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Midway through American Airlines Flight 101 from Heathrow to JFK, shortly after our microwaved meatball dinners were tossed out like frisbees, the flight attendant asked my son Ian if he wanted another beverage. He intently played his Tetris game on the backseat video console without replying or glancing her way.
Missing most of that exchange, I looked over in time to hear the flight attendant loudly exclaim, “Well, how RUDE is that?” She glared at me.
I recited the textbook response I give whenever Ian does something that inadvertently annoys strangers: “My son has autism, so we try to be understanding.”
I live in one of those high-achieving school districts that is well known to every selective-college admissions director in the country. With average SAT scores above 1250, a 98 percent graduation rate and 95 percent of graduates attending four-year colleges, my northern New Jersey district boasts excellence.
Parents boast, too. College stickers on the back windshields of BMWs are brag sheets for winning families. Everybody seems to have a kid on the fast track to success, with internships, semesters abroad and academic honors. My husband likes to say that we live in “Magic Town,” because every kid seems perfect.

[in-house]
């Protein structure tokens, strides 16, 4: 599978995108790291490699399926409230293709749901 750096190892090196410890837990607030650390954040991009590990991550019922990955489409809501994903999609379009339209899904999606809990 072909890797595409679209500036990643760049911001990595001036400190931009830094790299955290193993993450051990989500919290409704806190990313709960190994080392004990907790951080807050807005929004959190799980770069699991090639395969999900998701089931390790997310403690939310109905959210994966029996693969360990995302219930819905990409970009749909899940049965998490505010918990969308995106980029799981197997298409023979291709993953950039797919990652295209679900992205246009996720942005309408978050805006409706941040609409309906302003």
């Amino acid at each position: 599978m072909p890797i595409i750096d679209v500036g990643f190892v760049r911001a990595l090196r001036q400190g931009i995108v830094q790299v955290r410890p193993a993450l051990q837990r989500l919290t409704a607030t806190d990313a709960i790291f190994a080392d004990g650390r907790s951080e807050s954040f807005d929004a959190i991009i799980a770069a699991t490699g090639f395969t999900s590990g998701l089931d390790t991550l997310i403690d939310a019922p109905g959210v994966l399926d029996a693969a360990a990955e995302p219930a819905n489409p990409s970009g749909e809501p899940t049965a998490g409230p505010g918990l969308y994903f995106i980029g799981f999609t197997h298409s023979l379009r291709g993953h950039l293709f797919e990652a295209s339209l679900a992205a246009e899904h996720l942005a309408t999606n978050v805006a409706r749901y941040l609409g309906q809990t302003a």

But on a recent evening in the aging administrative building, the guidance counselors and administrators leading a presentation on “Alternatives to College” took one look at the parents packing the room and ran out to make extra copies of their handouts.
Almost 30 years ago, I walked into my class of 12 teenagers with acute disabilities in a District 75 school in the South Bronx feeling young and nervous. I had no formal training as a special education teacher, just a master’s degree in political theory and an emergency teaching certificate from New York City.
My students included Jason and Jorge, both of whom had learning disabilities and degenerative neurological disorders. They have likely passed away by now. Vanessa was a sassy 18-year-old with Down syndrome. Nearly blind and in a wheelchair, Robert loved to show off his autistic splinter skill of calculating which day of the week your birthday would fall on in five or 10 years. Sharonne, who wore a helmet, was so rattled by daily grand mal seizures that she was never able to remember my name.
My class was the highest functioning in the school.
On top of severe neurological, cognitive, and physical disabilities, my students also had all the challenges that go along with living in a high-poverty urban community. Every Monday morning, we fed children bowls of cereal we brought from home because many didn’t get enough food over the weekend. Classroom books and supplies were decades-old hand-me-downs from the previous teacher. Sometimes Jorge, who was in a wheelchair, couldn’t come to school because drug dealers had knocked out the elevators in his high-rise public housing building.